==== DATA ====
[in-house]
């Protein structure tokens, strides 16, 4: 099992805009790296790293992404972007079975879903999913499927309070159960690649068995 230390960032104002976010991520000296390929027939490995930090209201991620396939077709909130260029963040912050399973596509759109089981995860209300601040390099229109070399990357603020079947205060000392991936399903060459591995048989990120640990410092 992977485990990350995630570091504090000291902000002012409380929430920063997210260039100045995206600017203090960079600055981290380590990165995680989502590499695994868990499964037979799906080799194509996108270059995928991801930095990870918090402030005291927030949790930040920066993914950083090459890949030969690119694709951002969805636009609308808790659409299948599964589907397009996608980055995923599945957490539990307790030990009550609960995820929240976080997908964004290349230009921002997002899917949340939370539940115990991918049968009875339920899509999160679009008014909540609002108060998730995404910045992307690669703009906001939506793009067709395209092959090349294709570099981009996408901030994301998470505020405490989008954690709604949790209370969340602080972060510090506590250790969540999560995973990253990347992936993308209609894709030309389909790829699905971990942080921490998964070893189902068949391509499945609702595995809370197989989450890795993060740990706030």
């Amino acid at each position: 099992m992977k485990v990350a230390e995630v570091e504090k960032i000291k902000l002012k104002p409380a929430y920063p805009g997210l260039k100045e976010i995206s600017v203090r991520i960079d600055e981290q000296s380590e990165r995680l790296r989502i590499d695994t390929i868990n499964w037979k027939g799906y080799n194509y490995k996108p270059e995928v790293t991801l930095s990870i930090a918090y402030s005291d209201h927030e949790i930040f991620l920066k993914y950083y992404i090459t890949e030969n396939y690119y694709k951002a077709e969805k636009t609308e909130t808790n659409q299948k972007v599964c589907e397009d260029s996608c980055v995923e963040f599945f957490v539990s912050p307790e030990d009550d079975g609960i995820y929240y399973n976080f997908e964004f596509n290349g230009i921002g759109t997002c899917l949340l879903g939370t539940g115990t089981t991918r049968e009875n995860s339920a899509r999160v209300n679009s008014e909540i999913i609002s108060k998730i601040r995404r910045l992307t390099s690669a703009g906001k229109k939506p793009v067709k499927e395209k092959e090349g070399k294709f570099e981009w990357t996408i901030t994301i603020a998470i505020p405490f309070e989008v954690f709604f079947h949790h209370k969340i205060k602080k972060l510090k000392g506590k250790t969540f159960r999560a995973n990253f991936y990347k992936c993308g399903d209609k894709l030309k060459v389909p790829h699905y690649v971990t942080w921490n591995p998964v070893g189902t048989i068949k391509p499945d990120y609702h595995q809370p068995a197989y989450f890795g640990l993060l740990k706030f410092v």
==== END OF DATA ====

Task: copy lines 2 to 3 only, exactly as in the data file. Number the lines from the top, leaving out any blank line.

């Protein structure tokens, strides 16, 4: 099992805009790296790293992404972007079975879903999913499927309070159960690649068995 230390960032104002976010991520000296390929027939490995930090209201991620396939077709909130260029963040912050399973596509759109089981995860209300601040390099229109070399990357603020079947205060000392991936399903060459591995048989990120640990410092 992977485990990350995630570091504090000291902000002012409380929430920063997210260039100045995206600017203090960079600055981290380590990165995680989502590499695994868990499964037979799906080799194509996108270059995928991801930095990870918090402030005291927030949790930040920066993914950083090459890949030969690119694709951002969805636009609308808790659409299948599964589907397009996608980055995923599945957490539990307790030990009550609960995820929240976080997908964004290349230009921002997002899917949340939370539940115990991918049968009875339920899509999160679009008014909540609002108060998730995404910045992307690669703009906001939506793009067709395209092959090349294709570099981009996408901030994301998470505020405490989008954690709604949790209370969340602080972060510090506590250790969540999560995973990253990347992936993308209609894709030309389909790829699905971990942080921490998964070893189902068949391509499945609702595995809370197989989450890795993060740990706030």
């Amino acid at each position: 099992m992977k485990v990350a230390e995630v570091e504090k960032i000291k902000l002012k104002p409380a929430y920063p805009g997210l260039k100045e976010i995206s600017v203090r991520i960079d600055e981290q000296s380590e990165r995680l790296r989502i590499d695994t390929i868990n499964w037979k027939g799906y080799n194509y490995k996108p270059e995928v790293t991801l930095s990870i930090a918090y402030s005291d209201h927030e949790i930040f991620l920066k993914y950083y992404i090459t890949e030969n396939y690119y694709k951002a077709e969805k636009t609308e909130t808790n659409q299948k972007v599964c589907e397009d260029s996608c980055v995923e963040f599945f957490v539990s912050p307790e030990d009550d079975g609960i995820y929240y399973n976080f997908e964004f596509n290349g230009i921002g759109t997002c899917l949340l879903g939370t539940g115990t089981t991918r049968e009875n995860s339920a899509r999160v209300n679009s008014e909540i999913i609002s108060k998730i601040r995404r910045l992307t390099s690669a703009g906001k229109k939506p793009v067709k499927e395209k092959e090349g070399k294709f570099e981009w990357t996408i901030t994301i603020a998470i505020p405490f309070e989008v954690f709604f079947h949790h209370k969340i205060k602080k972060l510090k000392g506590k250790t969540f159960r999560a995973n990253f991936y990347k992936c993308g399903d209609k894709l030309k060459v389909p790829h699905y690649v971990t942080w921490n591995p998964v070893g189902t048989i068949k391509p499945d990120y609702h595995q809370p068995a197989y989450f890795g640990l993060l740990k706030f410092v």